Recently, there have been lots of debates regarding “sexism”, “feminism” and “offensive” topics. I put these in inverted commas not because I disregard sexism or feminism, but because the definition and reaction of each seems to be somewhat exaggerated and distorted in certain circles at the moment. Feminists are clinging on to anything that they are slightly unsure of or offended by, when being offended is not a human right and it is essentially one person’s opinion. Opinions are by definition subjective, so this cannot be the basis for anything unless democratically everyone agrees. Equally, sexism is obviously awful but there are a minority of things written on such websites as TrueLad that are sexually offensive, but there is no real reason for campaigning against the entire website for the occasional misjudgement.
Similarly, the Spotted Facebook pages for universities around the country allow users to anonymously post messages aimed towards people seen in their libraries or around campus. These are often compliments or humorous jibes, but sometimes cross into more sexual comments that some women take offense with. In York, this caused a huge fuss, with its owners ultimately shutting down the site because they didn’t have time for the moderation that was called for. As far as I’m aware, no other university has had this problem, which begs the question as to whether there are groups at York that do take things more seriously. The Overheard York Twitter account is a similar case, except that moderation was agreed to and the situation was dealt with in a calmer manner in order to keep an amusing profile running without the sporadically offensive quotes featured as well.
There is now a new campaign to stop selling The Sun and ‘lads’ mags’ in The University of York’s student union shop on the basis that a new vocal minority of students don’t want the union’s money (our money) to be spent on offensive material. However, two years ago there was a university referendum in which all students had the chance to vote for whether the skin-showing front covers of lads’ mags should be covered on the shelves, and it failed. So now, logically, new students would like a referendum that takes an even stronger stance, making it less likely to appeal across the student body. Ultimately, censorship is the issue, as students obviously buy The Sun or Your:Shop would not continue to purchase them for distribution. For everyone who is offended by something, that are others who may not like the stance of a publication, but appreciate that different opinions need to be displayed in the world in order for the public to not become mindless robots with no debate or intelligent thinking.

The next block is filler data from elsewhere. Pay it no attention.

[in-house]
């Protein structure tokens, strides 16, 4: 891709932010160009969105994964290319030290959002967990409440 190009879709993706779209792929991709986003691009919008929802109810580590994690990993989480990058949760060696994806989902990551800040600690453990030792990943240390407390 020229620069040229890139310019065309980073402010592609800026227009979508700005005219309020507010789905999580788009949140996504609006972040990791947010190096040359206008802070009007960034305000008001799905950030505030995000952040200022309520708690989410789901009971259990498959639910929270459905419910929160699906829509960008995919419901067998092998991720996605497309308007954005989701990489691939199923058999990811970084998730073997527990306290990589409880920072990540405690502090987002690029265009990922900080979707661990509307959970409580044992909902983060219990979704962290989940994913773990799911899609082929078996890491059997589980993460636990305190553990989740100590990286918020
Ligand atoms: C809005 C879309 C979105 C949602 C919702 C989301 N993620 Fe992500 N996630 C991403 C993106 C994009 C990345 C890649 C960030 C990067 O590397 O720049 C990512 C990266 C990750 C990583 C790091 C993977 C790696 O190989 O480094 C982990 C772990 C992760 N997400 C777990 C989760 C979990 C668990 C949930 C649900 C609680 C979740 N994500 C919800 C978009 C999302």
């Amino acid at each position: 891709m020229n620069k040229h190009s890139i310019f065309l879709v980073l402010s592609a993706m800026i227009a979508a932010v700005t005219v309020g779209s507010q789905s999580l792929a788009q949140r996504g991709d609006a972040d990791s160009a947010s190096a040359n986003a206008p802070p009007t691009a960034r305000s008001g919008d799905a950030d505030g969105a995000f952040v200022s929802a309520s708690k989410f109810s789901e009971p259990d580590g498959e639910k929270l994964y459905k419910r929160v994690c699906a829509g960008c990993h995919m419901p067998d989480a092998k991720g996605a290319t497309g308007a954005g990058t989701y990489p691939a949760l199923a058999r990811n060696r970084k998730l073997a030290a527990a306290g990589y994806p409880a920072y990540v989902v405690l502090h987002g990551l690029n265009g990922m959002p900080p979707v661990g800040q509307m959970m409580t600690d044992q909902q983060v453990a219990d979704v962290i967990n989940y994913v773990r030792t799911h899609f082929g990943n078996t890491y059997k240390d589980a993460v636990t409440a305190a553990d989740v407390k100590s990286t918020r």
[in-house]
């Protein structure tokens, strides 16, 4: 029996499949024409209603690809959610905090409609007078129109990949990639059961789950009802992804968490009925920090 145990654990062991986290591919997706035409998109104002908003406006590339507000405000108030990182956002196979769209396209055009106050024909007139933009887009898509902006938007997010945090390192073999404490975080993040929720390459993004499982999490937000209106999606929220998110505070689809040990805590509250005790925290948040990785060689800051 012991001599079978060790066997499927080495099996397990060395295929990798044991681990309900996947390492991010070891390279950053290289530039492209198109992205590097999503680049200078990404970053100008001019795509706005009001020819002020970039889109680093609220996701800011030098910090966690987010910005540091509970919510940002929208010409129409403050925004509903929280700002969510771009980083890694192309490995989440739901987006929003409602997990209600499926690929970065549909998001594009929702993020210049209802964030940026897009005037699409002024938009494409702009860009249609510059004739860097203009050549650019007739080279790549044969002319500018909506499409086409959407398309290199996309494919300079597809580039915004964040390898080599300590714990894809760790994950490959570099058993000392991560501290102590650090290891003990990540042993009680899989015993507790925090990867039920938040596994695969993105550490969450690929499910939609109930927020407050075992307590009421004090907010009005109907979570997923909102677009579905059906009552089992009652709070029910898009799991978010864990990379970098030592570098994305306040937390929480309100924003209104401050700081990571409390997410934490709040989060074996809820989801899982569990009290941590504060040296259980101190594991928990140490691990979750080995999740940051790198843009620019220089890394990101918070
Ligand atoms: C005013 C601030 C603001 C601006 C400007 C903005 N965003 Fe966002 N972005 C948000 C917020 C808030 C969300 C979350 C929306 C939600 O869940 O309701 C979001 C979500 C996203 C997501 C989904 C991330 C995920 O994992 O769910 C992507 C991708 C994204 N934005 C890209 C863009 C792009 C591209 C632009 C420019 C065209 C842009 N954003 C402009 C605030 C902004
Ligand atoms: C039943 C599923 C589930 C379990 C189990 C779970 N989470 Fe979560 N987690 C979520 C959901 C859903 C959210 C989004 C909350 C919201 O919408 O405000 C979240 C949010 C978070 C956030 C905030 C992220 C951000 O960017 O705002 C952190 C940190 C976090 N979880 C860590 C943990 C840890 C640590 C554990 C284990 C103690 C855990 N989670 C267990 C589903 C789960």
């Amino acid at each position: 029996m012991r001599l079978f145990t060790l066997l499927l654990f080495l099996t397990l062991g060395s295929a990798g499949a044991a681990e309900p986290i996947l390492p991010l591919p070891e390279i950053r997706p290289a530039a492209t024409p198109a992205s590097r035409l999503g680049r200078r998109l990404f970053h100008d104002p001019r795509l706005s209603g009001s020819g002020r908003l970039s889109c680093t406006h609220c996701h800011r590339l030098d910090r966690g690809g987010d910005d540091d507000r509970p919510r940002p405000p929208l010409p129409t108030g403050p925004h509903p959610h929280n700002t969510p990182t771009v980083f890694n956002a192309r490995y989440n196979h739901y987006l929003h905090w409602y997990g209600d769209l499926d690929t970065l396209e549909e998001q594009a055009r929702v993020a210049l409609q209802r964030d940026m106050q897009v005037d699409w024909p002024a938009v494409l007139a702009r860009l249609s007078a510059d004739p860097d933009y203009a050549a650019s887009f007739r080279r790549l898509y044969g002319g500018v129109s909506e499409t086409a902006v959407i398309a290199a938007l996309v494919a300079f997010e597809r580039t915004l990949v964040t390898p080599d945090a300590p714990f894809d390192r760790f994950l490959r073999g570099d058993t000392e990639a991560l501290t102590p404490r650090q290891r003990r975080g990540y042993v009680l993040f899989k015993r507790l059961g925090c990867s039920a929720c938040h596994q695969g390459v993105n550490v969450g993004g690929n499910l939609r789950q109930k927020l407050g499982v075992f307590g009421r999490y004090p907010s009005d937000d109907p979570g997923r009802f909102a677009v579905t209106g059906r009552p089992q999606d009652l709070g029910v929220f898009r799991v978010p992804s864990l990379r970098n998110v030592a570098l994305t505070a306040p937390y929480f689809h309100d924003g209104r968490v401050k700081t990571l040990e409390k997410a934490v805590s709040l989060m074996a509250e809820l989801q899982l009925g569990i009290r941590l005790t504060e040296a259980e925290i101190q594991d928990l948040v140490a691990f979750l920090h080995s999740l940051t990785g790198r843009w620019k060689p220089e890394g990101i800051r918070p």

I would suggest that, instead of spending efforts on dubious campaigns such as this, the women’s committees and political groups of our student world could perhaps focus instead on improving lighting and portering around campus in an attempt to avoid repeats of the two recent sexual assaults on our campus. It is concerning that some are so adamant about removing subjectively offensive material from a shop, when actual cases of abuse are happening on our doorstep and have received about 1% of the attention of this campaign.